News & Upcoming Events in
Orange County History & Heritage
15 July 2021
Weigand’s Tavern, a Newburgh Historic Landmark, Under New Management
by MJ Hanley-Goff

From a distance, the site looks like a pile of rubble with a raggedy wooden structure kept upright by a system of wooden and metal braces. One big breath and it might just come tumbling down. A closer look and you see the hard-working crew coming and going with buckets of lime mortar (an early version of concrete), power sawing through wood and metal, and climbing up and down new sturdy staircases built for this most extensive restoration project. This is Weigand’s Tavern, one of Newburgh’s many notable historic structure that with a two hundred plus timeline, is one of those “if only the walls could talk” kind of buildings.

Located at 326 Liberty Street, this may be its third location after Martin Weigand first built it further up on Liberty, near Broad Street, in the mid to late 1700’s. The initial tavern brought the pre-Revolutionary War community together, including militia leaders such as Col. Jonathan Hasbrouck and Col. Thomas Palmer to socialize, discuss the tensions between the colonists and the British, and, if war broke out, which side to take. Then famous officers such as General George Washington and General Anthony Wayne arrived with their troops to Newburgh and they too joined in the activities at the tavern.

Adjacent from the tavern is the Old Town Cemetery where many of Newburgh’s early settlers rest and on its website,, we learn that tavern was “a mere log-cabin with a frame addition” and the “upstairs rooms housed the court of the justice of the peace and town meetings.” While there’s so much more history to learn about this landmark, and somewhat conflicting stories about the building's timeline, that work will wait while the restoration continues so the structure can stand intact again.

It’s not so much of a renovation, says the owner and head project manager, Thomas “Burr” Dodd, but more of an “expensive repair” since he’s keeping the tavern’s original building material, i.e., bricks, wood, molding, siding, doors, everything possible, and strengthening it in an environmentally friendly manner and purchasing as little modern items as possible. Besides project manager and owner, Dodd is also an artist, painter, builder, investor, landlord, and I’m sure more titles will emerge as he continues to navigate this project since taking ownership in 2016. After successfully developing old buildings into new art-making spaces in Brooklyn with his company Brooklyn Fire Proof Inc., he and his wife and business partner, Pearl, discovered Newburgh on a visit the Ann Street Gallery. Dodd was hooked on the city’s historic and creative vibes and was drawn to the century’s old buildings and vacant lots. He purchased the Tavern under his Newburgh company, RipRap, LLC, taking the name from the stones found along the Hudson River that strengthen the shoreline, preventing erosion. Dodd is delighted to show visitors around the tavern construction and point out old-timey building styles, like the vertical cedar saplings with original strips of bark, and rather than replace them, he will “sister” them with 2 x 4’s; repurposed lumber from earlier versions of the Tavern, the bricks discovered in the walls as insulation were removed and will go back into the rebuilt chimneys. Despite its fragile appearance, but with good building weather here, Dodd anticipates a grand opening before the end of the year.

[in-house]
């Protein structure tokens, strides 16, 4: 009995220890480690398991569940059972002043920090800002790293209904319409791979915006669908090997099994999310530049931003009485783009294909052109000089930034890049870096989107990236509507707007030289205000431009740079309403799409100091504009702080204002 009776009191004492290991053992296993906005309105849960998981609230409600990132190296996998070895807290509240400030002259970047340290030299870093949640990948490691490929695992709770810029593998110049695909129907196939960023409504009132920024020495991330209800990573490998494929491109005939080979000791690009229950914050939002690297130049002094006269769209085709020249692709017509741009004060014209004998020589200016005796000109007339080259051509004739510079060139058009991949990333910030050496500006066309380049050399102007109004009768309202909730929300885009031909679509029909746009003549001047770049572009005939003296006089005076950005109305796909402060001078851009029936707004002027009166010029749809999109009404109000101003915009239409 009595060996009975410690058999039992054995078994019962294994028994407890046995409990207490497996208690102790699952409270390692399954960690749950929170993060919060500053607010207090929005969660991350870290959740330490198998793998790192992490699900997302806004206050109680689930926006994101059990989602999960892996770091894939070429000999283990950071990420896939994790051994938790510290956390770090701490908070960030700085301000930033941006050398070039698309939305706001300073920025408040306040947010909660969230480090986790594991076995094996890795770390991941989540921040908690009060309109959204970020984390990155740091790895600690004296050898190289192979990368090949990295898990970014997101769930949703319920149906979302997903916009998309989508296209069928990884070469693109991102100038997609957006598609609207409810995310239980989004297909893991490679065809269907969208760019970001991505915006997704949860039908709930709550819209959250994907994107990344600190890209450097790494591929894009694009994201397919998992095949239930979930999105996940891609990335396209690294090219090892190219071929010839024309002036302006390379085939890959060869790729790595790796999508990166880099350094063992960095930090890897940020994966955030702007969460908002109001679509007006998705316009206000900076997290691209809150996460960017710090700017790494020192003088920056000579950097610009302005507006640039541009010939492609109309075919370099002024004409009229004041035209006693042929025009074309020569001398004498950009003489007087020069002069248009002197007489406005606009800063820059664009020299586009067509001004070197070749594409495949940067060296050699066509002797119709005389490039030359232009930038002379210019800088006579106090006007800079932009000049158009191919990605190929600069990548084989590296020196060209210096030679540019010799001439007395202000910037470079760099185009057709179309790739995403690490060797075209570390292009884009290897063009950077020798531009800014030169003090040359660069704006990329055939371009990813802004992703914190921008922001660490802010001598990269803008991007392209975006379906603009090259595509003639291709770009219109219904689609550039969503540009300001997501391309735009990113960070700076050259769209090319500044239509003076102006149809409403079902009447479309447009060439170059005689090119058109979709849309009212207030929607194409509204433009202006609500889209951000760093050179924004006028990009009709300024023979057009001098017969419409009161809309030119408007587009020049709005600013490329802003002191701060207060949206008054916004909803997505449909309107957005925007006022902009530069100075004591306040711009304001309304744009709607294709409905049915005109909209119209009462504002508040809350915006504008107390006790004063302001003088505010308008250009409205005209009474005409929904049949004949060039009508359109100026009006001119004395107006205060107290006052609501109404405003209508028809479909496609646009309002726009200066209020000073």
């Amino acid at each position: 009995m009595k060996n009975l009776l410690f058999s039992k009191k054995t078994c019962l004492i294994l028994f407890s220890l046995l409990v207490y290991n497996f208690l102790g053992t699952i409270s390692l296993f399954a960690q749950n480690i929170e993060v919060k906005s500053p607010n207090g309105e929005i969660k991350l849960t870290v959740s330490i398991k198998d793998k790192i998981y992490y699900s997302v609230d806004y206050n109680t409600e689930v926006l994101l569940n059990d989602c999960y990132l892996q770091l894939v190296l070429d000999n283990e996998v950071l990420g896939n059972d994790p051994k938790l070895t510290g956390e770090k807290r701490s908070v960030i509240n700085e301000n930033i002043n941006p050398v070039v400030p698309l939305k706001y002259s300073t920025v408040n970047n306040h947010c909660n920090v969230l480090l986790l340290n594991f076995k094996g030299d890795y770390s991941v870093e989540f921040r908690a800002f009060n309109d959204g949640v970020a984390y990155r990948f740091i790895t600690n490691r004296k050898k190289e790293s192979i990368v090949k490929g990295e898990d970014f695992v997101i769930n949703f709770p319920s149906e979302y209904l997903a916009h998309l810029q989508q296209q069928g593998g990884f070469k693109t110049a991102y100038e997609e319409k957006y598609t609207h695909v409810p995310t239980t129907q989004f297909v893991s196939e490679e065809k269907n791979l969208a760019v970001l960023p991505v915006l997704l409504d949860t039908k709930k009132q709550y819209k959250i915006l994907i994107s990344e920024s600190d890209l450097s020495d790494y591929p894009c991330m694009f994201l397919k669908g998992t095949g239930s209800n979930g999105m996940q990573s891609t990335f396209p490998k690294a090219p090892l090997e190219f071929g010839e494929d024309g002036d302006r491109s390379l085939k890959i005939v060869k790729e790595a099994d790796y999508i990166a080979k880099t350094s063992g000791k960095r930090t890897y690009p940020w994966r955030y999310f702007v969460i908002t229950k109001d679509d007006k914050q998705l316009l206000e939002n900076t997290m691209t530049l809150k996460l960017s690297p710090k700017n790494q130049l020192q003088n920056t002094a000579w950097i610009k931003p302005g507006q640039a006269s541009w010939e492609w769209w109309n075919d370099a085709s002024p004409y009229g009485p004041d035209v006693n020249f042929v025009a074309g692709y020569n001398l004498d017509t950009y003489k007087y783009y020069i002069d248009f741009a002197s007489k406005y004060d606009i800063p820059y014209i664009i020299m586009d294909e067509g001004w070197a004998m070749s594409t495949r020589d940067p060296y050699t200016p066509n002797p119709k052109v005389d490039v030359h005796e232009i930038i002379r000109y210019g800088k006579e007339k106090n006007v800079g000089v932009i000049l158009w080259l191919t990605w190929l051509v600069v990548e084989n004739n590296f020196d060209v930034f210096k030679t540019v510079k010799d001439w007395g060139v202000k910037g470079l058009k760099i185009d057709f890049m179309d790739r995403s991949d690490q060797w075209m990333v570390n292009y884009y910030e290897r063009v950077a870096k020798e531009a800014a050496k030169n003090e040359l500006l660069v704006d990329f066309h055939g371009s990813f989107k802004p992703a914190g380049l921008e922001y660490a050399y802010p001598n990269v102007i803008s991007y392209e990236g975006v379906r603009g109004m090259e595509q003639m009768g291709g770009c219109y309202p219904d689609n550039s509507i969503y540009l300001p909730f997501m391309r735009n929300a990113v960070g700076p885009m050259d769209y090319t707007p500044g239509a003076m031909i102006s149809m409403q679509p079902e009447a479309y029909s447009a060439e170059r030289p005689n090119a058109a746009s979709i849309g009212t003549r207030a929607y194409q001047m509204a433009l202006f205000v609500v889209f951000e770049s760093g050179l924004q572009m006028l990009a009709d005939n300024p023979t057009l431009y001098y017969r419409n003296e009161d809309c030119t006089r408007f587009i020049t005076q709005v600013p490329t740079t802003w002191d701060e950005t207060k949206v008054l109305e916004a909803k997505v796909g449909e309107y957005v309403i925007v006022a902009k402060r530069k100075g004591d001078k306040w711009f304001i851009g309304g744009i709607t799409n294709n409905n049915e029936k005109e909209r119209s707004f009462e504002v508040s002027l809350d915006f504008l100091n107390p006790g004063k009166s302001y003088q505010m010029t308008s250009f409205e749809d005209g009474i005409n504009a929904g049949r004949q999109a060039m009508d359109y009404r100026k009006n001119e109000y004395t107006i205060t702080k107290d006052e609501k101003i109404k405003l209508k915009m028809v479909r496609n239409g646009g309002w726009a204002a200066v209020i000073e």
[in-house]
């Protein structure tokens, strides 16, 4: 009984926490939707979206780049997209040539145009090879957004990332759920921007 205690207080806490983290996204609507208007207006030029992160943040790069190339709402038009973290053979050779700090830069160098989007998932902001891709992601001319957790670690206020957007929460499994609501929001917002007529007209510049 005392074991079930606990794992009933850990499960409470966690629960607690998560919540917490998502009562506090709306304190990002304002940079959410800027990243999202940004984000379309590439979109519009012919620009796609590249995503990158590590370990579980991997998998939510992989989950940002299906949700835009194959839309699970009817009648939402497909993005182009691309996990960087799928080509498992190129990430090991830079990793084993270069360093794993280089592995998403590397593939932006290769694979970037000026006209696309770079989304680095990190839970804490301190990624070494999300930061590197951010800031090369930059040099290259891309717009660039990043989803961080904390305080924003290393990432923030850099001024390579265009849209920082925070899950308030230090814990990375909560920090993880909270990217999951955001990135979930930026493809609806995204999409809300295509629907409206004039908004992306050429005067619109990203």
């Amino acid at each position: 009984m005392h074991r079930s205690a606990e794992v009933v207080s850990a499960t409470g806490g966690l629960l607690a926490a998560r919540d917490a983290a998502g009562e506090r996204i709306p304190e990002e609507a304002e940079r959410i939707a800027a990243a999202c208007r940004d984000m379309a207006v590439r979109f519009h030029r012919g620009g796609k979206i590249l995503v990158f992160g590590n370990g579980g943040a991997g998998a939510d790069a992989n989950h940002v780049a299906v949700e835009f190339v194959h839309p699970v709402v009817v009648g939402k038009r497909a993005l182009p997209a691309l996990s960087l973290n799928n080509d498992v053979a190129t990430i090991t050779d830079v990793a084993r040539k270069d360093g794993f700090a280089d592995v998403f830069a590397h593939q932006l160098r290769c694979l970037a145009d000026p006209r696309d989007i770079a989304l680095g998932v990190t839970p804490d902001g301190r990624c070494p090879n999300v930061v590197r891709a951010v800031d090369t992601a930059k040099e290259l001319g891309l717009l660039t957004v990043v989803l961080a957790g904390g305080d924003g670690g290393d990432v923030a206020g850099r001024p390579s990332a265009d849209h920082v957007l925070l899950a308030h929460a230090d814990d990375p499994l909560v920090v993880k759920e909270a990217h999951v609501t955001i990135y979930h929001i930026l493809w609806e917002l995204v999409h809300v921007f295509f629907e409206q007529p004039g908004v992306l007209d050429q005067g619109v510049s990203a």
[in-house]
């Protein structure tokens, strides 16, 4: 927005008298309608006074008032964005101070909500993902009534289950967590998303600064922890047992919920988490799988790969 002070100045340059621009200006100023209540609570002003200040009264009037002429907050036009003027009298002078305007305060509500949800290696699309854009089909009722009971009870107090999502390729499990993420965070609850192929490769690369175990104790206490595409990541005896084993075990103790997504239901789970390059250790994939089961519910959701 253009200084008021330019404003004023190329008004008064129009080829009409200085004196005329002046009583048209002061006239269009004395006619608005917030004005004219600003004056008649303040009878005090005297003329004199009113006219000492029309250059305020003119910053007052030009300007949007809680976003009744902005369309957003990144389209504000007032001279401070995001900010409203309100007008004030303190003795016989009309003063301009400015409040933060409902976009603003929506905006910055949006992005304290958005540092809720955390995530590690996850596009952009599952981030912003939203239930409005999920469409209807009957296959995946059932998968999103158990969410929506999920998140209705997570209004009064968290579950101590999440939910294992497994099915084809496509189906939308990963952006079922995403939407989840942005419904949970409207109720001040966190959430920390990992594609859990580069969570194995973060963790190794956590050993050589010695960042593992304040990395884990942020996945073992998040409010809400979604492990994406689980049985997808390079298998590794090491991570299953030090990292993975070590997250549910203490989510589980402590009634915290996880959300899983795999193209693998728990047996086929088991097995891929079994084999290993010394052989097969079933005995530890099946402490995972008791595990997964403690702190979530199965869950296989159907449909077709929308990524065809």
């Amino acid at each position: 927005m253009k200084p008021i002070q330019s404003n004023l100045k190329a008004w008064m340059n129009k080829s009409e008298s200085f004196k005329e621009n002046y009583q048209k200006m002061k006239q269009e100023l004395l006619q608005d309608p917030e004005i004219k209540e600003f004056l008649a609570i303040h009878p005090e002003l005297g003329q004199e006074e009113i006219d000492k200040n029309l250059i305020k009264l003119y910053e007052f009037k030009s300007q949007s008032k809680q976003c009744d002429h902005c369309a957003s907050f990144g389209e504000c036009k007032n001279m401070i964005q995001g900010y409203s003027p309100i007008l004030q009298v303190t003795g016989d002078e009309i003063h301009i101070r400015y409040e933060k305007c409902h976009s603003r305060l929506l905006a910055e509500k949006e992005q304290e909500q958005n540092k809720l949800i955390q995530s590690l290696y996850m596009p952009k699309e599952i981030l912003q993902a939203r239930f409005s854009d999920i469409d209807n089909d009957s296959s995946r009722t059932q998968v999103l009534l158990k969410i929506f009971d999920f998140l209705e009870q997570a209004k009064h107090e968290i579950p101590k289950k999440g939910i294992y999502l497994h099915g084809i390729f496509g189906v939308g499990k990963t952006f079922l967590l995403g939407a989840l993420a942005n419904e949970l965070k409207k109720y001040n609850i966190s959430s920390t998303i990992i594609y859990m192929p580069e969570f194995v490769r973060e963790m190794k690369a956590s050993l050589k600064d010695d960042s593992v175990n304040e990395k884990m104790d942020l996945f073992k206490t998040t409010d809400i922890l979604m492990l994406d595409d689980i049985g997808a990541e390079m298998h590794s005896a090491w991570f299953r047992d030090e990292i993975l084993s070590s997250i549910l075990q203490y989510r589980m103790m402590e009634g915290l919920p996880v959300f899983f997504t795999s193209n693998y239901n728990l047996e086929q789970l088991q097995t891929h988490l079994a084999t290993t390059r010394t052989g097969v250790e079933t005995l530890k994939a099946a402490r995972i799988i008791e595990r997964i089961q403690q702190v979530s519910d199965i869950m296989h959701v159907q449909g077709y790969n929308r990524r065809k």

One must be careful walking around this work in progress as there are gaps in the flooring, uneven pathways, and a large gaping hole in the middle awaiting the foundation to be completed. Dodd is the eternal optimist about opening day plans considering the setbacks from Covid-delayed shipments of building supplies, dirt and stone walls collapsing from some plumbing work forcing the need for a concrete-reinforced cinder block wall, not to mention frequent check-ins from the State Historic Preservation Office (SHPO) and awaiting their continued approvals at each juncture. He’s had to reinforce the floors to hold up the weight of new foot traffic, and since it’s a commercially zoned property, an overhead sprinkler system will need to be installed. Don’t even mention the winters where all work had to be halted.
The Weigand Tavern story is one that Dodd knows will inspire the city of Newburgh and its one-of-a-kind place in the country’s history, where so much of America’s beginnings were planned - from government to industry, from transportation to commerce. In a July 2013 New York Almanack story, author A. J. Shenkman all but called the tavern and the interest to restore it as “one of the saddest stories.” He considered it “beyond repair,” as it went from owner to owner. After the tavern shut down as a business in the early 1900’s, records show it went from family to family, from the Smalls to the Crosses, and then to the Finnegans, and finally abandoned for most of the late 20th century, into the 21st.

With Dodd’s perseverance, energy and capital, the Tavern’s story will continue. What will it be? He’s still mulling that over. Maybe an art gallery. Maybe a workshop for artists to work, teach classes, celebrate Newburgh’s history. Seasonal events. Maybe, all the above. What he does know is that it will come alive again. He’s already held an impromptu art class for the local kids that he hopes to continue to provide opportunities for creativity right on their own block. On Fridays, he BBQs for his crew and will feed any hungry passersby, and like Martin Weigand created, have a place for the community to come together. There are endless possibilities.

But maybe that’s not even the point. Seeing Weigand’s Tavern up and running may, Dodd wonders, inspire a local entrepreneur, or other businesses to invest in the city, or start a new chapter. During the excavation of all that foundation dirt, Dodd amassed a 10-ton pile of dirt. He’s already uncovered a museum’s worth of artifacts throughout the years, including a WWII newspaper wrapped around piping, so he’s planning an archeological dirt-dig this summer not only because he welcomes the help, but for the community to uncover something together.